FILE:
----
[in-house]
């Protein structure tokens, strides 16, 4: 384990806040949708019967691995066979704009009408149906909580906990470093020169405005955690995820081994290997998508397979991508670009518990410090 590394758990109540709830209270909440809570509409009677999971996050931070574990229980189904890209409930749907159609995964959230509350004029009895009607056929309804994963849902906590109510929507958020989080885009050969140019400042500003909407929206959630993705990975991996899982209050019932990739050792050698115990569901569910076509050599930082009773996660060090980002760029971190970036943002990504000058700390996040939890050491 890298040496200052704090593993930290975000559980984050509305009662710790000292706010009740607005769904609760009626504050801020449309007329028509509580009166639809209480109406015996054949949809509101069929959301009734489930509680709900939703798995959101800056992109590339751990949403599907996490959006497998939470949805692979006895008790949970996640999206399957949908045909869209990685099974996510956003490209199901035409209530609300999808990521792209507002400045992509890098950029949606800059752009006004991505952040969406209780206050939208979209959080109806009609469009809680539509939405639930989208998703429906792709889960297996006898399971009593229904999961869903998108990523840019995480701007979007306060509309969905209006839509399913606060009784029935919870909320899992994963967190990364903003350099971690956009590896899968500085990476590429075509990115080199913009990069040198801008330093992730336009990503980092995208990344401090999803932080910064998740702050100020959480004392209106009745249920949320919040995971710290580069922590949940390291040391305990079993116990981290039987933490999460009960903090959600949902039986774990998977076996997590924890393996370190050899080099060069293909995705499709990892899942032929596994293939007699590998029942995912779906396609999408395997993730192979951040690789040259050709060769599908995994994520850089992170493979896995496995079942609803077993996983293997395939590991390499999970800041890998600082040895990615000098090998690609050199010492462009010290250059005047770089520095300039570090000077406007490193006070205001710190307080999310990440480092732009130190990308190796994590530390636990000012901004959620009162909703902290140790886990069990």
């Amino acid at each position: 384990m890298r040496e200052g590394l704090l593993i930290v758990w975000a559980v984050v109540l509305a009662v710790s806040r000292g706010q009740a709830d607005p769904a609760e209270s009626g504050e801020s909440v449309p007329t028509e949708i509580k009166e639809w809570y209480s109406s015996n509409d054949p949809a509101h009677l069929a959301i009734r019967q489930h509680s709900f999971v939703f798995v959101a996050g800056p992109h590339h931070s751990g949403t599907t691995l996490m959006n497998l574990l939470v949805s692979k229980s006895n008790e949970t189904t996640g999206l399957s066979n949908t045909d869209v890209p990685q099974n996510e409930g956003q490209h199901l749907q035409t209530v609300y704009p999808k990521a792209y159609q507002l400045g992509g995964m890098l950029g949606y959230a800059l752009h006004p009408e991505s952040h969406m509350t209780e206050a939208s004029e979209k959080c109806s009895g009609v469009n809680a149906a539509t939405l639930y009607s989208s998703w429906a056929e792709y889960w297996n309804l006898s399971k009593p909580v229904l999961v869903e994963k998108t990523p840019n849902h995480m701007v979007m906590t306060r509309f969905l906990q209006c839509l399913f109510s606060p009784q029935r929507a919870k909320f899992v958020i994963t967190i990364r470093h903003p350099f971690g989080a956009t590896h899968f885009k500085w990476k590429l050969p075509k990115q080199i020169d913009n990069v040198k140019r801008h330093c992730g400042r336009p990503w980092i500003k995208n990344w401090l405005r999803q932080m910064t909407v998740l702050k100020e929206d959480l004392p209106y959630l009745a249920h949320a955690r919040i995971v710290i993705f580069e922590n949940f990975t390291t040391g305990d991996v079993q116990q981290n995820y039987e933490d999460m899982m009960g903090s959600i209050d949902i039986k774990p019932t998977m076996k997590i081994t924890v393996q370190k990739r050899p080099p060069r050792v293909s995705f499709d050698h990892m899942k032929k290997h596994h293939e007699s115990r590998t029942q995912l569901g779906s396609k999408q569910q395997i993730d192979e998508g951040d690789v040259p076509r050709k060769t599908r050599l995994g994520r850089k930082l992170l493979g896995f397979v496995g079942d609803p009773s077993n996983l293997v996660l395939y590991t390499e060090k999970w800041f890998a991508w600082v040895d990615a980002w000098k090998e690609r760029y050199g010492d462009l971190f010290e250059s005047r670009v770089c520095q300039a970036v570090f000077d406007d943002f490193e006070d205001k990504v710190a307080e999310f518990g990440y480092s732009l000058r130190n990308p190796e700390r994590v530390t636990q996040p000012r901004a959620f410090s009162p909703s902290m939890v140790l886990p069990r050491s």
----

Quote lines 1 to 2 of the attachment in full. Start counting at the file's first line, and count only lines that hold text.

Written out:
[in-house]
């Protein structure tokens, strides 16, 4: 384990806040949708019967691995066979704009009408149906909580906990470093020169405005955690995820081994290997998508397979991508670009518990410090 590394758990109540709830209270909440809570509409009677999971996050931070574990229980189904890209409930749907159609995964959230509350004029009895009607056929309804994963849902906590109510929507958020989080885009050969140019400042500003909407929206959630993705990975991996899982209050019932990739050792050698115990569901569910076509050599930082009773996660060090980002760029971190970036943002990504000058700390996040939890050491 890298040496200052704090593993930290975000559980984050509305009662710790000292706010009740607005769904609760009626504050801020449309007329028509509580009166639809209480109406015996054949949809509101069929959301009734489930509680709900939703798995959101800056992109590339751990949403599907996490959006497998939470949805692979006895008790949970996640999206399957949908045909869209990685099974996510956003490209199901035409209530609300999808990521792209507002400045992509890098950029949606800059752009006004991505952040969406209780206050939208979209959080109806009609469009809680539509939405639930989208998703429906792709889960297996006898399971009593229904999961869903998108990523840019995480701007979007306060509309969905209006839509399913606060009784029935919870909320899992994963967190990364903003350099971690956009590896899968500085990476590429075509990115080199913009990069040198801008330093992730336009990503980092995208990344401090999803932080910064998740702050100020959480004392209106009745249920949320919040995971710290580069922590949940390291040391305990079993116990981290039987933490999460009960903090959600949902039986774990998977076996997590924890393996370190050899080099060069293909995705499709990892899942032929596994293939007699590998029942995912779906396609999408395997993730192979951040690789040259050709060769599908995994994520850089992170493979896995496995079942609803077993996983293997395939590991390499999970800041890998600082040895990615000098090998690609050199010492462009010290250059005047770089520095300039570090000077406007490193006070205001710190307080999310990440480092732009130190990308190796994590530390636990000012901004959620009162909703902290140790886990069990």